- Contact family members or friends who may help to resolve a crisis: Make a list of people who are supportive and who you feel you can talk to when under stress.
- Contact mental health professionals or agencies: Make a list of names, numbers and/or locations of clinicians, local emergency rooms, and crisis hotlines. Put the Lifeline number, 1-800-273-8255, into your phone.
- Ensure your environment is safe: Have you thought of ways in which you might harm yourself? Work with a counselor to develop a plan to limit your access to these means.
Resources for Individuals with Neurodivergence
- Warning Signs of Suicide for Autistic People (988 Lifeline)
- Crisis Supports for the Autism Community (988 Lifeline)
- Autism Resource for Warnings of Suicide: Considerations for the Autism Community
- Autistic Self-Advocacy Network
- Interdisciplinary Technical Assistance Center on Autism and Developmental Disabilites
- The Art on Autism
- Building Equity and supporting BIPOC families of individuals with Autism
- American Autism Association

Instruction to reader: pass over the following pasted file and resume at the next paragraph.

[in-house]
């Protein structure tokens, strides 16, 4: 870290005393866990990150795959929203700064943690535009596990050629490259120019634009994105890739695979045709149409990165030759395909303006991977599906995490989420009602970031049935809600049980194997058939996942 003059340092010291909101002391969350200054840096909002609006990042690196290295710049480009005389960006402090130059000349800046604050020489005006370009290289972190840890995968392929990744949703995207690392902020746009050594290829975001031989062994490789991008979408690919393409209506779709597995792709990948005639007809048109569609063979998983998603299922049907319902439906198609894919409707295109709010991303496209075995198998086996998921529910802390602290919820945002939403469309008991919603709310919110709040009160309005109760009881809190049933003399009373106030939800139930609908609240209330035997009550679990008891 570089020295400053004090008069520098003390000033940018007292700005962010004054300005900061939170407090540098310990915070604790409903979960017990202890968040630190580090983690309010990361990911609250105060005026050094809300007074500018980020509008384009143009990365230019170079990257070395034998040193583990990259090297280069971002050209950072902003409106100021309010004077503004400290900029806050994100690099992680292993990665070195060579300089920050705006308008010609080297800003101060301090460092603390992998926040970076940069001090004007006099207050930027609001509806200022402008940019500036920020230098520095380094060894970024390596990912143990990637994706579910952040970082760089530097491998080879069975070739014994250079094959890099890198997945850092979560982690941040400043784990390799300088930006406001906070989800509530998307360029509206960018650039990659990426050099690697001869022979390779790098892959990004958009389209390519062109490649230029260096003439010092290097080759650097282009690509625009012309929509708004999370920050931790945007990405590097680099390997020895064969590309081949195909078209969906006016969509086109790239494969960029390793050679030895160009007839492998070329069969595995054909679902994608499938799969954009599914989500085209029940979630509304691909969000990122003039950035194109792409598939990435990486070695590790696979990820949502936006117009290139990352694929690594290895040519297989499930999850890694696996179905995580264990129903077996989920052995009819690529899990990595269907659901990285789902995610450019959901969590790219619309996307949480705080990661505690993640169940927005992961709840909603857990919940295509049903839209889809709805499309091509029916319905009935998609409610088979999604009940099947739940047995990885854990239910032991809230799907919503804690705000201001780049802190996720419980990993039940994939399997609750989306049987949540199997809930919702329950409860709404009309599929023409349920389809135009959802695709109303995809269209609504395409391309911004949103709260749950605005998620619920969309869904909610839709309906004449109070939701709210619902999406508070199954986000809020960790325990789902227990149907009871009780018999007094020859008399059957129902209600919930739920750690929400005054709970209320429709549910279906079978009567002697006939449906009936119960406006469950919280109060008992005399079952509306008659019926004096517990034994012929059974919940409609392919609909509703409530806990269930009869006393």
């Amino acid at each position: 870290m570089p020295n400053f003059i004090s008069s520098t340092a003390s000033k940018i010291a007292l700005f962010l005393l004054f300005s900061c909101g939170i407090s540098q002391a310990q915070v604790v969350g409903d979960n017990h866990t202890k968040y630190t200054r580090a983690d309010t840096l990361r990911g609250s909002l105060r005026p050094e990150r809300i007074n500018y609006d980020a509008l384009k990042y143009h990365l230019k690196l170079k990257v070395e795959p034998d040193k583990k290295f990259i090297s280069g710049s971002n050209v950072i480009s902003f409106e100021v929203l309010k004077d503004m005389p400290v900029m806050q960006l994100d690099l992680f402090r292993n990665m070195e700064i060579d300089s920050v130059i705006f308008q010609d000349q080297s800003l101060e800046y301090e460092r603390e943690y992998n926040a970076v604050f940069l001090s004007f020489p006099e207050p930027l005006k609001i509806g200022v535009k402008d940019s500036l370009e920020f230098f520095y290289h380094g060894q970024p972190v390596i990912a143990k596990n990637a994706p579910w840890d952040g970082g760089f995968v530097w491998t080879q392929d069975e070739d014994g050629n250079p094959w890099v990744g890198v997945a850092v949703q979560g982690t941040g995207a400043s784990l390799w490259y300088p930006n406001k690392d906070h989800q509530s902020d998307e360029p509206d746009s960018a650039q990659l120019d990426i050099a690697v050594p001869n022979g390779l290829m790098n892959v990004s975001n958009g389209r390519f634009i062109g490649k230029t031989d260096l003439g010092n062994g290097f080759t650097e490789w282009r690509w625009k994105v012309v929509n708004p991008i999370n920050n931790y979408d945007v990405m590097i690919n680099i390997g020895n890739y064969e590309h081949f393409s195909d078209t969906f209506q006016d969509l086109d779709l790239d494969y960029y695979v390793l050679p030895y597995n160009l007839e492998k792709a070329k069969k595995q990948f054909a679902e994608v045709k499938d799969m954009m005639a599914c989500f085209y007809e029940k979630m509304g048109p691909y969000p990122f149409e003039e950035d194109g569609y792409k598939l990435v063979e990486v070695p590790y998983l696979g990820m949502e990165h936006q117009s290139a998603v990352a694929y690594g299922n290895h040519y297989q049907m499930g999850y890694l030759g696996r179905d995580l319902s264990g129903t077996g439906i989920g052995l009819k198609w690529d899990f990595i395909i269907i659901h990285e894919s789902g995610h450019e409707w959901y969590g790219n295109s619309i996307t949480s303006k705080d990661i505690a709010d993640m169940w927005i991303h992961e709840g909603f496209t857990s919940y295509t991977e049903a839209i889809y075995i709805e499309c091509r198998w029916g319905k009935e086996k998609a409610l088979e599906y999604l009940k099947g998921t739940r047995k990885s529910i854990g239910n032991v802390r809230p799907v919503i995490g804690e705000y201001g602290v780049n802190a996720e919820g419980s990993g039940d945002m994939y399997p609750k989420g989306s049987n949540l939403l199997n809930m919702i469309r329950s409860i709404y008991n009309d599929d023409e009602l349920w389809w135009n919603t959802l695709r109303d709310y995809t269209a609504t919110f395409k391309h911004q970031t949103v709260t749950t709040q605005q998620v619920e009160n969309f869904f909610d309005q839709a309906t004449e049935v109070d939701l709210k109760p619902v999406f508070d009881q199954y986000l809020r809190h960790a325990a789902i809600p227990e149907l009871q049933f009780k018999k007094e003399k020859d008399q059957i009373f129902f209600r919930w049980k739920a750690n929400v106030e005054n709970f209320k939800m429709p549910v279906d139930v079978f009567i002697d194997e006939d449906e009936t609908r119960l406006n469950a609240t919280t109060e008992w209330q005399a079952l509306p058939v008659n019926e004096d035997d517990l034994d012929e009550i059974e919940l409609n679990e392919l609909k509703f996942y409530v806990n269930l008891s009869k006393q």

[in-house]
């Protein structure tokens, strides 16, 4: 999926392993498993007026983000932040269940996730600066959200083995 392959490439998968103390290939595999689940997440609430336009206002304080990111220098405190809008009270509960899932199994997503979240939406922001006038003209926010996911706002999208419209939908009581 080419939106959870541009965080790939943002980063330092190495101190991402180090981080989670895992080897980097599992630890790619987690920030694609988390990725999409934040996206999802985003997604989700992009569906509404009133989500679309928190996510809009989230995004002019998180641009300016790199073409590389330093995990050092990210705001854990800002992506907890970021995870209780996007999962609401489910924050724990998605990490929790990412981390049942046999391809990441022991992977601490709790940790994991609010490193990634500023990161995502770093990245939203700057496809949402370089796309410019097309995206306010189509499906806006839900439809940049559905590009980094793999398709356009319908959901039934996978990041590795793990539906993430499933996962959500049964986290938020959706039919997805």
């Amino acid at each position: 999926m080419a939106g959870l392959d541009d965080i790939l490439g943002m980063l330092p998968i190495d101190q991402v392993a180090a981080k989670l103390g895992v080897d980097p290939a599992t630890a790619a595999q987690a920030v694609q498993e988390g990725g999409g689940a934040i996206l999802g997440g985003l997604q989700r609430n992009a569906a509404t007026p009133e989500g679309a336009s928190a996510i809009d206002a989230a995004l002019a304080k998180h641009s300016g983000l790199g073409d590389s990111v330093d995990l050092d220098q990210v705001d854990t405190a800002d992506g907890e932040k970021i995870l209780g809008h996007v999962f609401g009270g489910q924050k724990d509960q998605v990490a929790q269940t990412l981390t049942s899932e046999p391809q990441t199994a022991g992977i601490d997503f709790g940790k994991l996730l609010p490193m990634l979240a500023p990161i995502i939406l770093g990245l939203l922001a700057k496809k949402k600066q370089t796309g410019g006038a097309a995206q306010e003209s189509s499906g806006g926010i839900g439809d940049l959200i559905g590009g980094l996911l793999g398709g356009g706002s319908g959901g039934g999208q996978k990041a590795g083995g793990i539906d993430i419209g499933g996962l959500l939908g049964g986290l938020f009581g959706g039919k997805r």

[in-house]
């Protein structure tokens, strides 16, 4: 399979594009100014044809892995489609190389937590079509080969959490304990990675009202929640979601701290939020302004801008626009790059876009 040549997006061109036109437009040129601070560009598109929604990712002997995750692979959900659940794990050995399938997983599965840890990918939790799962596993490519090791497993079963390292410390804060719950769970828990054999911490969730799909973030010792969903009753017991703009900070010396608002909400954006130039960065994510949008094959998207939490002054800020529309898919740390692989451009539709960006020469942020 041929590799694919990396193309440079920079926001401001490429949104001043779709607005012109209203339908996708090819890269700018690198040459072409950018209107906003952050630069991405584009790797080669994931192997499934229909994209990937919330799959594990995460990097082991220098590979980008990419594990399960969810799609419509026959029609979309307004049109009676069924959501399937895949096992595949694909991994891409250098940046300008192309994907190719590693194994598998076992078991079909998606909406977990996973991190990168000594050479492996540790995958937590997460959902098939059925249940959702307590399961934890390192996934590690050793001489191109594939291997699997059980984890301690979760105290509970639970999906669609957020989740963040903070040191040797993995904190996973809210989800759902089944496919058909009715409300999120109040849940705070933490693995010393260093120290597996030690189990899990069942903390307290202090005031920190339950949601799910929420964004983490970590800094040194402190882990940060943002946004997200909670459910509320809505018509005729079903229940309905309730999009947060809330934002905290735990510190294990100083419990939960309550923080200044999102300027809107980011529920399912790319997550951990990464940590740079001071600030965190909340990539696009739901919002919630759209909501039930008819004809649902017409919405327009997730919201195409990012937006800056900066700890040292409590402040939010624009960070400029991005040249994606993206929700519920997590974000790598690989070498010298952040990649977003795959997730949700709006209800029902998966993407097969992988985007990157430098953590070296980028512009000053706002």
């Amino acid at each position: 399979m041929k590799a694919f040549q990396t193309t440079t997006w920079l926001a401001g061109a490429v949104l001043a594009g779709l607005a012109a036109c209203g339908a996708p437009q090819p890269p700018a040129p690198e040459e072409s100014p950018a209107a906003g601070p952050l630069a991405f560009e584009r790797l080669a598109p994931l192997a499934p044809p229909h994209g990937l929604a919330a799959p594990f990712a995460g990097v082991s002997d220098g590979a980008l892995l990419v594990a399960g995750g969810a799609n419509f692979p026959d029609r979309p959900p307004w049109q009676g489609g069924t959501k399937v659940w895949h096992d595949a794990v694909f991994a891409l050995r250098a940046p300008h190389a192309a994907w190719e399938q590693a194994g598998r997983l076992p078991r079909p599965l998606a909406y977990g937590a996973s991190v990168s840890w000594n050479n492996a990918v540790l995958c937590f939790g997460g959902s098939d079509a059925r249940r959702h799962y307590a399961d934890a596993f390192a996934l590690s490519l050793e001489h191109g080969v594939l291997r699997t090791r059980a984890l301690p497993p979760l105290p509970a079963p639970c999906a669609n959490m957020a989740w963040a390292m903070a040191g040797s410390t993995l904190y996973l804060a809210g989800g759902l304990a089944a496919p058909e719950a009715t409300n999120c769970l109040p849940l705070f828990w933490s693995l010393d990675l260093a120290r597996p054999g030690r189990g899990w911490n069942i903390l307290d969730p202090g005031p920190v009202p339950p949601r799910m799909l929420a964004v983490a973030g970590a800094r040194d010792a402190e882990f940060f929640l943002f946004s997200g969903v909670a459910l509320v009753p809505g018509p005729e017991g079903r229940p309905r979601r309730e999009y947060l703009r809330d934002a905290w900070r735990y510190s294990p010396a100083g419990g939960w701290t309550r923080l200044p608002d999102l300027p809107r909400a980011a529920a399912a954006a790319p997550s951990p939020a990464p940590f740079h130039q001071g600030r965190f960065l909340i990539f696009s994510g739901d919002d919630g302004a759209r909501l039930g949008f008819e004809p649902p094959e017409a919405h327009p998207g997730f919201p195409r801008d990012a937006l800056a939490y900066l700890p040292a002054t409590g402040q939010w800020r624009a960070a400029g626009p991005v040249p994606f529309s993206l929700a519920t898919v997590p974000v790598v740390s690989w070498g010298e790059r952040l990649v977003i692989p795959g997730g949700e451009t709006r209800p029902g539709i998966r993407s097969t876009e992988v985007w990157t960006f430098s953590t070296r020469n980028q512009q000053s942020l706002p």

- Living Autism Out Loud
- Visit the Substance Abuse and Mental Health Administration (SAMHSA)
- Visit The Mighty
- National Suicide Prevention Month Episode (Autism Society, 9.2.2021)
- 988 Overview (Autism Society)
- Rate of Suicide 3 Times Higher for Autistic People (Healthline, 2021)
- Mental Health Among Autistic LGBTQ Youth (The Trevor Project)
- My Journey From Suicidal Thoughts, Hospitalization And Depression To So Much HOPE (The Art of Autism)
Other Suicide Prevention Resources
- American Association of Suicidology
- Crisis Text Line
- The Dougy Center – The National Center for Grieving Children and Families
- How to Talk to a Child about a Suicide Attempt in Your Family (Rocky Mountain MIRECC)
- The Jason Foundation
- The Jed Foundation
- Lifeline Chat
- Man Therapy
- Mental Health America
- My3 App
- National Action Alliance for Suicide Prevention
- National Organization for People of Color Against Suicide
- National Suicide Prevention Lifeline
- Now Matters Now
- Parents, Families, Friends, and Allies United with LGBTQ People (PFLAG)
- Safety Planning Tools
- The Society for the Prevention of Teen Suicide
- Suicide Prevention Resource Center
- Teen’s Health
- The Trevor Project
- The Tyler Clementi Foundation
- Veterans Crisis Line
- Wounded Warrior Project